Photos: Nordstrom and Adidas respectively

It’s Paint!

Dior Homme hand-painted jeans aw 2017Skinny jeans have been enjoying a good, extended run: for more than a decade. Its popularity simply won’t fade. But these days, skinny isn’t quite enough; they’d have to be snug as leggings. Spend an afternoon anywhere along Orchard Road, and you’ll see guys (and girls) in jeans so limb-clinging, they could have been shrink-wrapped on the legs. Indeed, so tight are the fit of them jeans that they are sometimes called “paint on”. What if that’s applied literally?

At Dior Homme, someone is really doing the painting, by hand no less. But we do not think it’s Kris Van Assche getting his hands dirty. His latest jeans for Dior Homme, in very limited quantities, the staff at the store will remind you, looks like a pair left behind by an especially industrious house painter who has only one pair of work pants. The more imaginative among you may think it’s made from a sheet of overused work-site tarpaulin!

These are standard Dior Homme slim-fit, five-pocket jeans on which a surface treatment is applied. As a product of the house of Dior, there is art to the painterly finish. Firstly, it is monochromatic (with shades of grey between black and white), rather like grisaille. Secondly, the informal brush strokes on the cotton twill are applied to form a check effect. Thirdly, the paint has a tactile quality about it—roughness like those of oils or acrylics after they’ve dried naturally.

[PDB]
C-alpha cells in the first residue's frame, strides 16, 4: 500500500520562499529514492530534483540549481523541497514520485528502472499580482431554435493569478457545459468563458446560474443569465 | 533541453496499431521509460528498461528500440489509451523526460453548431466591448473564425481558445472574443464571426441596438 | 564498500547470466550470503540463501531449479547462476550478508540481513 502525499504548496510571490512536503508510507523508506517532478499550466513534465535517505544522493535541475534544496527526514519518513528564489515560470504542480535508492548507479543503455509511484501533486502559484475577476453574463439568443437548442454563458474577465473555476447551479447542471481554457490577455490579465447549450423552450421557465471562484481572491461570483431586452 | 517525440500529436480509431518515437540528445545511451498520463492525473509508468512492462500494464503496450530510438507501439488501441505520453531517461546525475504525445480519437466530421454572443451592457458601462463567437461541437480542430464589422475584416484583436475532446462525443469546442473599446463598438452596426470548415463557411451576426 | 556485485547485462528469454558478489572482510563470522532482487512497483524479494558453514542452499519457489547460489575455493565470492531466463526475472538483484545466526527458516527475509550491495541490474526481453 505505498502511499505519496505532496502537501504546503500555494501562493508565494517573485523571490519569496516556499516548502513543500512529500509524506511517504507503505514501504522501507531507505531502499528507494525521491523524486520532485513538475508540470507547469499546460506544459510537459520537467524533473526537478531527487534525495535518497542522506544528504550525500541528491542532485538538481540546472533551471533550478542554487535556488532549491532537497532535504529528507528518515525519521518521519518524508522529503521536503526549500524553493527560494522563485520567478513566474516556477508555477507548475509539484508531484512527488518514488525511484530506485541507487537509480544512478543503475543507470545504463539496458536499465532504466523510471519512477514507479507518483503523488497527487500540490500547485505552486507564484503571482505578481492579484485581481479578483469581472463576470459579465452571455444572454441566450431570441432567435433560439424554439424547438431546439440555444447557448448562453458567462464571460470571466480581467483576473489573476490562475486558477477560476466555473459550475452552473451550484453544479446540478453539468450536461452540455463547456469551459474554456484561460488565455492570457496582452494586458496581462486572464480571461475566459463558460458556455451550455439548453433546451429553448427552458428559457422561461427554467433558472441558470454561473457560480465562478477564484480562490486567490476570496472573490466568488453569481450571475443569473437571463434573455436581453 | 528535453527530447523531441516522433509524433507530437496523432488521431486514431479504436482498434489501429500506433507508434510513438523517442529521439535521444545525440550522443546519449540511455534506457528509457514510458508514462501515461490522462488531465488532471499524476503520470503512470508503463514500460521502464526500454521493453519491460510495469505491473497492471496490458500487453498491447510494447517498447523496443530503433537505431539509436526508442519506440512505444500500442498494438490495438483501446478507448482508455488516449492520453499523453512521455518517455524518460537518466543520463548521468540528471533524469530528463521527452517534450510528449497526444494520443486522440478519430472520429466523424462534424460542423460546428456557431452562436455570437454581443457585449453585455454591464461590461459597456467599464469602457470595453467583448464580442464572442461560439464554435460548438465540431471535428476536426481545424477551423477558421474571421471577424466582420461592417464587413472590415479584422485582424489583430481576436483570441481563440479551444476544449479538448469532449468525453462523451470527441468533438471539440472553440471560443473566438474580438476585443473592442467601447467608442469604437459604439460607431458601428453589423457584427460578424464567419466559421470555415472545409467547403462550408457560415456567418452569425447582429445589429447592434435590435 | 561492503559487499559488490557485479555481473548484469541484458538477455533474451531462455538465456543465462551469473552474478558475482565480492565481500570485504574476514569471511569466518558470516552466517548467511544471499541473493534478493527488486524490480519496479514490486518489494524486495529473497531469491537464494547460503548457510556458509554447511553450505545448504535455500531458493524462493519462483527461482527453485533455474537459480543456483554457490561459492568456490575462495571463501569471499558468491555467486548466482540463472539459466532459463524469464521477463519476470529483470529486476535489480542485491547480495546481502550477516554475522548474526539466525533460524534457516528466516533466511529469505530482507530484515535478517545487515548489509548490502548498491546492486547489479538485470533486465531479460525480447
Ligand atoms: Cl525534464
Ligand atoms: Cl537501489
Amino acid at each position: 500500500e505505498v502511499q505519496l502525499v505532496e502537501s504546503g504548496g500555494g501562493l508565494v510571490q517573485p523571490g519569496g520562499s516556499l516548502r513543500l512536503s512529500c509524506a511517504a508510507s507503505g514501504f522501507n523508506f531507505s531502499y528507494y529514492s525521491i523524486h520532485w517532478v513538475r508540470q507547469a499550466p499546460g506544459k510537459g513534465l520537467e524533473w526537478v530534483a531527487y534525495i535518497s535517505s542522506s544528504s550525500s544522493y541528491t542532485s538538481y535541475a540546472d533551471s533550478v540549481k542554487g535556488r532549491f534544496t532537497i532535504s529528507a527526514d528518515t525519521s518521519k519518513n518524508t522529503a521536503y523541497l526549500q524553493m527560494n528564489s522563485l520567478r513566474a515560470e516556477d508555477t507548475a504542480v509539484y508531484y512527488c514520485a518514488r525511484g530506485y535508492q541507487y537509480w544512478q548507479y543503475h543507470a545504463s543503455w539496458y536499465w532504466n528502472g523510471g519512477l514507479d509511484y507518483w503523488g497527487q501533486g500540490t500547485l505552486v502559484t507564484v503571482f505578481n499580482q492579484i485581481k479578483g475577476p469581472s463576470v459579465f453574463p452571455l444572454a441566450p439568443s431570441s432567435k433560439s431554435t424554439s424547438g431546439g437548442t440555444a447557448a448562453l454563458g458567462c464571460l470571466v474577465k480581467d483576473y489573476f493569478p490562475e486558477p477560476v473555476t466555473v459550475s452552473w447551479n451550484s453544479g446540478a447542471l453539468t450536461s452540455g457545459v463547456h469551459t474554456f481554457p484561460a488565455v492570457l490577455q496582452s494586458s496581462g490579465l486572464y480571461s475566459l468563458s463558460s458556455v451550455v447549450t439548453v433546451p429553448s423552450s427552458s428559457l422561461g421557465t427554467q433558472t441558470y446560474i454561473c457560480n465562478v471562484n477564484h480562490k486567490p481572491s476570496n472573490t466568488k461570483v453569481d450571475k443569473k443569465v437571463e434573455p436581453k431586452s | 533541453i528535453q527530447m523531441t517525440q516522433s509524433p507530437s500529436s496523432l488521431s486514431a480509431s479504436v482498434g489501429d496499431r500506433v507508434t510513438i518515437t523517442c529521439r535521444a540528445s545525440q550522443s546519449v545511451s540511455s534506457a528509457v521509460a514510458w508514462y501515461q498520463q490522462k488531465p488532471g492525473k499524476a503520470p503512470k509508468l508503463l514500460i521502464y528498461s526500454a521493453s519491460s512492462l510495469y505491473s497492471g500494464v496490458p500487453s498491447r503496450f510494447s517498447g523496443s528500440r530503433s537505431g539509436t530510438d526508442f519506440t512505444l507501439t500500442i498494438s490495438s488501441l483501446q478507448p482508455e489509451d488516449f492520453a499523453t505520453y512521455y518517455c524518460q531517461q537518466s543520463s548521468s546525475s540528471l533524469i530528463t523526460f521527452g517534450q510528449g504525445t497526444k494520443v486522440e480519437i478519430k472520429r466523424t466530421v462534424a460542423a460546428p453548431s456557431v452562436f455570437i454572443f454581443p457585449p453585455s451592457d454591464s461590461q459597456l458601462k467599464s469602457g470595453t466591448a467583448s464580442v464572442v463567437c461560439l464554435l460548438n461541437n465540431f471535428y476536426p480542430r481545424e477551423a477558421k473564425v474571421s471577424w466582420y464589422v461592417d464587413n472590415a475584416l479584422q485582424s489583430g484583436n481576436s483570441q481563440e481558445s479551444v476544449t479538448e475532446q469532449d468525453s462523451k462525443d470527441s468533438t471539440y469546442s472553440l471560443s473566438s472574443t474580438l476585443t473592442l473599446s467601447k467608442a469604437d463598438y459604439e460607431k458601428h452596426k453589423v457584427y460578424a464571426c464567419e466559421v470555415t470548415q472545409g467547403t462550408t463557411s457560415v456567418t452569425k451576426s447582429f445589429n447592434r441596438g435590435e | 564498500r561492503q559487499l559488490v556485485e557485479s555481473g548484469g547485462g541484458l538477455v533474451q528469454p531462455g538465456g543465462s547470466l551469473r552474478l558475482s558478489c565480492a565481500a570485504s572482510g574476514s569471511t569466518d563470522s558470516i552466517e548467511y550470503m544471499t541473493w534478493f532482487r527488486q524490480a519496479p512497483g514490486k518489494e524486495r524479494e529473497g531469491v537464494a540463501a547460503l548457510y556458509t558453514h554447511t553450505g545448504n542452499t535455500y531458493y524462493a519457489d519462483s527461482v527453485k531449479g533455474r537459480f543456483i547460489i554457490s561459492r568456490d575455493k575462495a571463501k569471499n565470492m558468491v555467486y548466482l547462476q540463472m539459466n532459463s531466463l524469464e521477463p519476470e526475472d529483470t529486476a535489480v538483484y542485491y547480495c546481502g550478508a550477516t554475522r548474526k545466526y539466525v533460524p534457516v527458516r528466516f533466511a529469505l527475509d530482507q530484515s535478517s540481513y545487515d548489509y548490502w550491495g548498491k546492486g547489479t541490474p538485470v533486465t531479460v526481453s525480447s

Dior Homme jeans AW 2016 look 36The hand-painted jeans first seen on the Dior Homme catwalk in January 2016

It’s not clear what paints are used. We can assume it’s not gouache or Dulux water-based. And it doesn’t look varnished. The salesperson wasn’t able to enlighten either, which points to only one way to care for them: do not wash. Never subjecting them to a spin cycle is probably the sensible way to treat this pair of four-figure pants that, on the surface at least, is art.

Caress this frameless, wearable painting and the hand senses the hardness of the top coat. Lifting the jeans up, the uncommon heft is immediately discernible. You are tempted to try them on and you do. These are very stiff jeans, and they’re not easy to put on, especially when they’re skinny too. Once, they’re on, you realise that you may not easily move in them. Climbing up a flight of stairs, you immediately feel, will be tricky. Squatting, you can’t imagine!

This pair of jeans clearly needs time for the wearer to break into, but the process maybe long-drawn since you are not likely going to wear it often or wash it regularly. Still, for the fashionista, it is likely the ultimate pair of jeans, possibly more desirable than Maison Martin Margiela’s low-top sneakers with Jackson Pollock-ish paint splatter.

“Monsieur Dior gone skater boy” was how Mr Van Assche described the mood of the collection to the media back in January after the autumn/winter show. While that is hard to imagine (Monsieur Dior was, after all, rather rotund, and communicated a sartorial sense that can be described as proper), it is not difficult to see that the future in surface treatments of jeans could be thick brush strokes rather than random tears and shreds.

Dior Homme hand-painted cotton twill jeans, SGD2,600, out now at Dior Homme, Ion Orchard. Photos: (top) Jim Sim, (bottom) Dior Homme